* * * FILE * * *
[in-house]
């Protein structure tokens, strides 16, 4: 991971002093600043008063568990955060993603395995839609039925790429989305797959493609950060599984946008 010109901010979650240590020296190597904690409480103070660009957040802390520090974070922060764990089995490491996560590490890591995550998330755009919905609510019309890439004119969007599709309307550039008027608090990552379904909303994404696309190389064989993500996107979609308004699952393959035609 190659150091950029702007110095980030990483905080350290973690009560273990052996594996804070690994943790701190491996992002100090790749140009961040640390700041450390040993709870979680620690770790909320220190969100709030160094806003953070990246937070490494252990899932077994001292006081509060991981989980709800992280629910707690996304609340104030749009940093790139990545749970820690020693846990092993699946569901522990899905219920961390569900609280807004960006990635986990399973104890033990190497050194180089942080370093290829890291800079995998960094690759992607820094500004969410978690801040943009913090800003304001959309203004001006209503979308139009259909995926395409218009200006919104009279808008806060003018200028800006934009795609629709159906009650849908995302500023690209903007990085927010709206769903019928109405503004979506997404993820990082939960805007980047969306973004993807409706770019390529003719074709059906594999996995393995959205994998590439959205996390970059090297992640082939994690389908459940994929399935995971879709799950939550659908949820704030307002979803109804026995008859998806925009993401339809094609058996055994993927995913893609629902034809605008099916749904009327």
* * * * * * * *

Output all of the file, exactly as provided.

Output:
[in-house]
């Protein structure tokens, strides 16, 4: 991971002093600043008063568990955060993603395995839609039925790429989305797959493609950060599984946008 010109901010979650240590020296190597904690409480103070660009957040802390520090974070922060764990089995490491996560590490890591995550998330755009919905609510019309890439004119969007599709309307550039008027608090990552379904909303994404696309190389064989993500996107979609308004699952393959035609 190659150091950029702007110095980030990483905080350290973690009560273990052996594996804070690994943790701190491996992002100090790749140009961040640390700041450390040993709870979680620690770790909320220190969100709030160094806003953070990246937070490494252990899932077994001292006081509060991981989980709800992280629910707690996304609340104030749009940093790139990545749970820690020693846990092993699946569901522990899905219920961390569900609280807004960006990635986990399973104890033990190497050194180089942080370093290829890291800079995998960094690759992607820094500004969410978690801040943009913090800003304001959309203004001006209503979308139009259909995926395409218009200006919104009279808008806060003018200028800006934009795609629709159906009650849908995302500023690209903007990085927010709206769903019928109405503004979506997404993820990082939960805007980047969306973004993807409706770019390529003719074709059906594999996995393995959205994998590439959205996390970059090297992640082939994690389908459940994929399935995971879709799950939550659908949820704030307002979803109804026995008859998806925009993401339809094609058996055994993927995913893609629902034809605008099916749904009327």